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If you wanted to do this with an object type, like say NSString, and you feel comfortable with categories, you could do add a category method:

@implementation NSObject (IsEqualMultiple)

- (BOOL)isEqualTo:(id)obj1 or:(id)obj2 
{
    return [self isEqual:obj1] || [self isEqual:obj2];
}

@end

Then you could use it like this:

if ([string isEqualTo:@"hello" or:@"dolly"])
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This isn't part of the language. If you really want to avoid the typing, you could just create a function to do it, something along the lines of:

int intIsIn (int needle, int *haystack, size_t sz);
:
if (intIsIn (integer, {2,5}, 2)) ...

(and similar for other data types). I question the usefulness of this approach however because (1) it's only less typing for longer lists; and (2) you'll probably end up on "The Daily WTF" :-)

My opinion would be to just suck it up, it's not really that much typing.

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+1 for daily wtf :) –  Richard J. Ross III Oct 23 '10 at 22:16

Create a variadic function or one that receives an array of strings for the comparison.

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If your integers are nonzero and small enough to fit in unsigned char or wchar_t, a convenient way to do this is something like:

if (strchr("\2\5", integer)) ...

or:

if (wcschr(L"\2\5", integer)) ...

Keep in mind those are octal values, not decimal. You could use hex (\x) if you prefer.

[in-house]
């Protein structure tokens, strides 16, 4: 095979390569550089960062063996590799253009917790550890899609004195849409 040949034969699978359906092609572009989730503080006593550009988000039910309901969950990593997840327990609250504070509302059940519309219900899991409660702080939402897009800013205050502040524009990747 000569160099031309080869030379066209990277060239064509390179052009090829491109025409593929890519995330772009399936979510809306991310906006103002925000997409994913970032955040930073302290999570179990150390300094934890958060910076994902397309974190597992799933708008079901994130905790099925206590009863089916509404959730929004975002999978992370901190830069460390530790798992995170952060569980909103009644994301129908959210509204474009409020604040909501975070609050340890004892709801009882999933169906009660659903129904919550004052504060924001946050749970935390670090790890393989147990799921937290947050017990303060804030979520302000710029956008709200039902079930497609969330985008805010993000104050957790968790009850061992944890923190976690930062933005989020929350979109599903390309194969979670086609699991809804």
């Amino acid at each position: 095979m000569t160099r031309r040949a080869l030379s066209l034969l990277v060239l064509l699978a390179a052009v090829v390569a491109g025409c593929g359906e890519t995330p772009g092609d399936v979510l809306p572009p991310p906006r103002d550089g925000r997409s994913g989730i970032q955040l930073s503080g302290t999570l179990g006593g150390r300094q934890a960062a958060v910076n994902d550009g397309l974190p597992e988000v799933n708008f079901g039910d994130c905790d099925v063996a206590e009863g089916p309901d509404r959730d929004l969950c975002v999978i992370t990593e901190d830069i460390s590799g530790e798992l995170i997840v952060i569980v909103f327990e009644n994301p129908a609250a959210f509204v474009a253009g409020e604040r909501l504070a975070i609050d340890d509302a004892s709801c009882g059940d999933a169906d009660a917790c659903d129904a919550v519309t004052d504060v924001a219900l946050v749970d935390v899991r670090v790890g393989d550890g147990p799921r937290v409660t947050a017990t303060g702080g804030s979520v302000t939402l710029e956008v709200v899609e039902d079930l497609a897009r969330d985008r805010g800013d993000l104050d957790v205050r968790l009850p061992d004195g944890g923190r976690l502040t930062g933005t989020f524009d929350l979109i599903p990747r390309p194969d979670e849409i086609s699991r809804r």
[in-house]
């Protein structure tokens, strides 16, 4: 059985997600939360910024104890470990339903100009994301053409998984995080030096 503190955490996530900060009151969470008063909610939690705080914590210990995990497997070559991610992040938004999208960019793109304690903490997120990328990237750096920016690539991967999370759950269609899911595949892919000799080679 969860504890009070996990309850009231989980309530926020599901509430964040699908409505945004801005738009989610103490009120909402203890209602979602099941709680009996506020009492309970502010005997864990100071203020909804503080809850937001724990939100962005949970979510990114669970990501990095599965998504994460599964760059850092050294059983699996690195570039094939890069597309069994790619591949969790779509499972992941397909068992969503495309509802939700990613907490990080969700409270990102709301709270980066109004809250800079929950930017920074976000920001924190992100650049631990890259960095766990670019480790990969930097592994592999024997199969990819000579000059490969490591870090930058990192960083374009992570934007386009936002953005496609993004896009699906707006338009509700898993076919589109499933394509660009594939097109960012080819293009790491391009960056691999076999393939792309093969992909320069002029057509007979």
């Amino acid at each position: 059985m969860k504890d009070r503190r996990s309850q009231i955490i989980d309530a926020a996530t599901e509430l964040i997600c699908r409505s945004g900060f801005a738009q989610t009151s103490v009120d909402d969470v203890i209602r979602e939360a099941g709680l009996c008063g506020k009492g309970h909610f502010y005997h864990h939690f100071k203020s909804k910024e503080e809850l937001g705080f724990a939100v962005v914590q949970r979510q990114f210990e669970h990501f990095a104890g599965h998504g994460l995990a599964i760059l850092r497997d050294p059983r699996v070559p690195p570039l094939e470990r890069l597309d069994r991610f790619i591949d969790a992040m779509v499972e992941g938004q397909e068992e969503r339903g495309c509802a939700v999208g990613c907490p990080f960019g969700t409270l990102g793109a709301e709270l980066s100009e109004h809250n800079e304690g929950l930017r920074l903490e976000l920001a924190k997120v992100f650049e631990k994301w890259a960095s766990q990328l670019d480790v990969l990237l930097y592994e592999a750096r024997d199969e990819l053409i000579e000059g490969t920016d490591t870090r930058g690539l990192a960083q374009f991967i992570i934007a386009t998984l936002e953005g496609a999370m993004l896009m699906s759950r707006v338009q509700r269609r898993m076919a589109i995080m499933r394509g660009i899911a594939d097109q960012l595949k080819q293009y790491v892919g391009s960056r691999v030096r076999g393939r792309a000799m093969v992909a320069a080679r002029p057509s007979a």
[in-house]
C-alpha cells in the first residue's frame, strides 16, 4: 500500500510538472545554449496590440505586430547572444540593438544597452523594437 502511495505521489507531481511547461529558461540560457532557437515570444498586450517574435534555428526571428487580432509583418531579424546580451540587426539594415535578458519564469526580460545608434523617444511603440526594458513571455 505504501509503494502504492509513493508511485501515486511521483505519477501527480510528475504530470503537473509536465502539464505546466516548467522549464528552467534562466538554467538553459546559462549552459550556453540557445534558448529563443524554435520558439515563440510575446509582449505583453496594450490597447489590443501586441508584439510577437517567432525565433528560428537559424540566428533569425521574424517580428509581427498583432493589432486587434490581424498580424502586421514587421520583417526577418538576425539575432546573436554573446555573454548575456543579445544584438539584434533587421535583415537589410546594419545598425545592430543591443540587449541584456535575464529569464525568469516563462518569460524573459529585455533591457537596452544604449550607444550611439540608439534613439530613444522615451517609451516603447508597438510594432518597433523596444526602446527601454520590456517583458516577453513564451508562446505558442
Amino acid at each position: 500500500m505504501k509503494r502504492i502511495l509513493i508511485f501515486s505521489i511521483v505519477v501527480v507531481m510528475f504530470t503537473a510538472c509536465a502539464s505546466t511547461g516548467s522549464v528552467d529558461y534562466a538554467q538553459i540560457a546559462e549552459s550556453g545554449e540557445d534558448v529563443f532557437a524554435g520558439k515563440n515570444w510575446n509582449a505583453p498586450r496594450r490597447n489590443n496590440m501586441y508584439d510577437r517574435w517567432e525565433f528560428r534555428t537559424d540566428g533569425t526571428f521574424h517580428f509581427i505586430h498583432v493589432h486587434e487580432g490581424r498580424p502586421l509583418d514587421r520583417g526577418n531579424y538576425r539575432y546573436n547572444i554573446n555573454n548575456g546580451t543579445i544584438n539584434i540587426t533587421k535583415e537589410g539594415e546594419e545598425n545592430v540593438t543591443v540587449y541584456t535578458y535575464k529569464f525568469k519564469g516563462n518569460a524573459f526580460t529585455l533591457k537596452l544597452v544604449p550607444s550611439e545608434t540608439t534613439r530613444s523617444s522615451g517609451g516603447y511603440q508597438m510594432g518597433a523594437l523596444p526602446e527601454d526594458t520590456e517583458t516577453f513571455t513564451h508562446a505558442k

For strings, the way to make it efficient is to use a regular expression, or write your own DFA to accept the set of strings you want to test for.

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At first, you should remember that good compiler should optimize multiple comparisons if it can draw conclusions about them, for example if value is compared through set of literals. So there's no need to 'optimize' expressions like x==1 || x==3 || x==7 by hand.

In C, works for integers in range 0..31 (or thich bits have your long, but you may use long long instead)

if(((1UL<<val1)|(1UL<<val2)|(1UL<<val3)) & (1UL<<x)) ...

This creates number having ones in bits corresponding to values should evaluate to true. It is convenient if you need to compare with variable list of small integers.

You may also use sorted array of values and c standard function bsearch():

int valuelist[] = { /* note it sorted */
    2, 5, 17, 33, 99, 103, 808
}

int valuelist_length = sizeof(valuelist)/sizeof(int);
/* this works only for statically allocated non-external arrays, */
/* you may need another method of evaluating number of items */

int compar_int(const void *a, const void *b) {
    return ((const int *)b < (const int *)a) - ((const int *)a < (const int *)b);
}
...

if(bsearch(&x, valuelist, sizeof(int), valuelist_length, compar_int)) {
    /* bsearch returns pointer to found value or NULL if it is not found */
    /* so it will be evaluated as true if value exists in array */
}

But this is efficient only if you have really many numbers to compare.